Administrator’s note: As a new component of Theory Now this semester, each student will post a topic for discussion based on the assigned weekly reading. This week’s post is by Jackie Ionita.
In his essay, “When Form has Become Attitude and Beyond,” Thierry de Duve talks about how the art teachers of our generation have endured the “crisis of invention” and “have never themselves been submitted to the discipline of imitation.” He goes on to say that their teaching results in students who haven’t even had a chance to construct their own ideas of art and of culture and they are already being trained to deconstruct it. Sounds like a case of selling the horse before the cart.
As I look back on my education in art school, I realize that this is in fact true, we deconstruct everything we come across with a cynical “been there, done that” attitude, when in fact we are so young in our art-making that we haven’t been there, and we haven’t done that. Come critique time, we are so quick to decide that our colleagues are trying to pull a fast one on us, but we gotcha, and we’ll tell you what you really mean in your art.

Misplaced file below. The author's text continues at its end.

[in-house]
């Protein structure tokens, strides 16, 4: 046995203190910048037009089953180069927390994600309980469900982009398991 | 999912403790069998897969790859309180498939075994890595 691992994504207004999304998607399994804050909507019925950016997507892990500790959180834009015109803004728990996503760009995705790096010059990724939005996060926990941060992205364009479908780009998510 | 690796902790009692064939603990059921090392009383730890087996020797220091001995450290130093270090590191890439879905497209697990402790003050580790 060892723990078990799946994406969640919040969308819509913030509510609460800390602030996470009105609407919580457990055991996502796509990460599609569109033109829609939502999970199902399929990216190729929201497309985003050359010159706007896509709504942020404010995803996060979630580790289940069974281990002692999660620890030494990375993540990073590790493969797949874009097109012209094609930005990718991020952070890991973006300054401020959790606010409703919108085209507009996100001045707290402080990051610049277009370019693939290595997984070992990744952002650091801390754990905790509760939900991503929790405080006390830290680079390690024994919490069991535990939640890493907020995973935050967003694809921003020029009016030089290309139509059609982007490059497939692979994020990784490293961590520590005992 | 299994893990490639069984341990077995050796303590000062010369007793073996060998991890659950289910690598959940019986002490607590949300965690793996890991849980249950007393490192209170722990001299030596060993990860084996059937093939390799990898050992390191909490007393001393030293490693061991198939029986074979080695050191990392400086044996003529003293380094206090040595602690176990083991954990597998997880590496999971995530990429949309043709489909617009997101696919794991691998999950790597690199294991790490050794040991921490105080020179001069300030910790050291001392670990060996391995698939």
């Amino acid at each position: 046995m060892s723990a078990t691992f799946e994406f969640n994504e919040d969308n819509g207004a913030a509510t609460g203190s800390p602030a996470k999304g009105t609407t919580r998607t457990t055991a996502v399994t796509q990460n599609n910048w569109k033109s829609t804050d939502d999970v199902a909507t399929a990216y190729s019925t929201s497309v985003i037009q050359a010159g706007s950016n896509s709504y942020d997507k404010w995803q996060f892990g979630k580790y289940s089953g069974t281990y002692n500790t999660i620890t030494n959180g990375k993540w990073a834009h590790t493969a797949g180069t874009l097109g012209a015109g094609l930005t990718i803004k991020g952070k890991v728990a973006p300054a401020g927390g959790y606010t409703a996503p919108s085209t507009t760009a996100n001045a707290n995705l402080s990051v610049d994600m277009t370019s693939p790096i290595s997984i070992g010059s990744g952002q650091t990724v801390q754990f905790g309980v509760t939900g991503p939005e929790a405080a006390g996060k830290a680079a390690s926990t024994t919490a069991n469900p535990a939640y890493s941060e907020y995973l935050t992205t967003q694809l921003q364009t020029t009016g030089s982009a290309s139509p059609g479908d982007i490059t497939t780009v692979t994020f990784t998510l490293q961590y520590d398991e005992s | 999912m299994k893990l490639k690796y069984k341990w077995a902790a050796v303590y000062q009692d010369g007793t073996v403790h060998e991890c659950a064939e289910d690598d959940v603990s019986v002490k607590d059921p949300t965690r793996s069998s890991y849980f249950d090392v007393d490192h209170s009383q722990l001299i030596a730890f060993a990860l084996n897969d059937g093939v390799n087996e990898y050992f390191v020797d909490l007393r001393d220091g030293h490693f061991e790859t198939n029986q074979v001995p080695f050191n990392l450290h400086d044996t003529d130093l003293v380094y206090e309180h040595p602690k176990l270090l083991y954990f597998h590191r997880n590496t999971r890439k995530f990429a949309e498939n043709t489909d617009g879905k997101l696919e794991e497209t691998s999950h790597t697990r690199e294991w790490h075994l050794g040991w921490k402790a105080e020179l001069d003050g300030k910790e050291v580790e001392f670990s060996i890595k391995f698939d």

It is a difficult position we are in now: no one wants to strictly discuss art work in a formalist manner because it tends to be boring, especially now that art seems to have to be attached to a grand political message or criticism; and constantly reducing work down to the “real meaning” (which, pompously, we decide is usually nothing) can be tedious. Since institutions and attitudes are constantly evolving, how do we move out of a cynical under-developed attitude about art without leaping to the other end of the spectrum, which completely dismisses content?
Reading for 31 January: Chapter 3: One Place After Another: Notes on Site Specificity by Miwon Kwon.